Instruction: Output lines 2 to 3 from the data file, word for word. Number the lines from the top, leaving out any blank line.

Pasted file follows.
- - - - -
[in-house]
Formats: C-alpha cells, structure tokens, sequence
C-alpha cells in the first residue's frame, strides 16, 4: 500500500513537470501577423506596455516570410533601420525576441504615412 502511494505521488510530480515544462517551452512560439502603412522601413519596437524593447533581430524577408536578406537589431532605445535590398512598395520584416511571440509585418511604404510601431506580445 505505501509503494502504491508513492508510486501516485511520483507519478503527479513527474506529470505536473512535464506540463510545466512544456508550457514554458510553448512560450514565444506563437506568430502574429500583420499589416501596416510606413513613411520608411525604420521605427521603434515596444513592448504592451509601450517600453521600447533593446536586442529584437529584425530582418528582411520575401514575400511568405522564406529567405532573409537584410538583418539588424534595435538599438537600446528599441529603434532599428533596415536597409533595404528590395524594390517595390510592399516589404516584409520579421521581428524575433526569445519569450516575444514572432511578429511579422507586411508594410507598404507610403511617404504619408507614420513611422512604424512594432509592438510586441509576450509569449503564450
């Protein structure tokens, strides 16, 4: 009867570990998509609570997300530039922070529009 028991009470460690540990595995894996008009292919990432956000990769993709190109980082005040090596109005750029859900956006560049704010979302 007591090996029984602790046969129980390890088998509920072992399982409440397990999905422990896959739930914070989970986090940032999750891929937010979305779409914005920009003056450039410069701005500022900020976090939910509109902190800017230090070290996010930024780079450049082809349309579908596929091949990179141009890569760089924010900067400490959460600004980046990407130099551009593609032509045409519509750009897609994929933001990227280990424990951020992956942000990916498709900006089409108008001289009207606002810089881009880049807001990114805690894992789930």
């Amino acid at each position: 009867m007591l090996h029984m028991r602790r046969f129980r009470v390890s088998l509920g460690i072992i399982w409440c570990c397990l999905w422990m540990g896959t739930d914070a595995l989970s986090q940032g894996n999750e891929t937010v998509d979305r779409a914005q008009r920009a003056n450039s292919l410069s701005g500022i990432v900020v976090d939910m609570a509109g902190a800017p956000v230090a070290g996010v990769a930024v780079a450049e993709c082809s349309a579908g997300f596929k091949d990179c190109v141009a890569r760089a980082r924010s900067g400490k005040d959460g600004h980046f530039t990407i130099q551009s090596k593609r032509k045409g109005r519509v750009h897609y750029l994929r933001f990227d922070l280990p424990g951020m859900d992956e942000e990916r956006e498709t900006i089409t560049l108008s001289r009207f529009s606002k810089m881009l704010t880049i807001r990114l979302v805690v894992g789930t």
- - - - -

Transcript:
Formats: C-alpha cells, structure tokens, sequence
C-alpha cells in the first residue's frame, strides 16, 4: 500500500513537470501577423506596455516570410533601420525576441504615412 502511494505521488510530480515544462517551452512560439502603412522601413519596437524593447533581430524577408536578406537589431532605445535590398512598395520584416511571440509585418511604404510601431506580445 505505501509503494502504491508513492508510486501516485511520483507519478503527479513527474506529470505536473512535464506540463510545466512544456508550457514554458510553448512560450514565444506563437506568430502574429500583420499589416501596416510606413513613411520608411525604420521605427521603434515596444513592448504592451509601450517600453521600447533593446536586442529584437529584425530582418528582411520575401514575400511568405522564406529567405532573409537584410538583418539588424534595435538599438537600446528599441529603434532599428533596415536597409533595404528590395524594390517595390510592399516589404516584409520579421521581428524575433526569445519569450516575444514572432511578429511579422507586411508594410507598404507610403511617404504619408507614420513611422512604424512594432509592438510586441509576450509569449503564450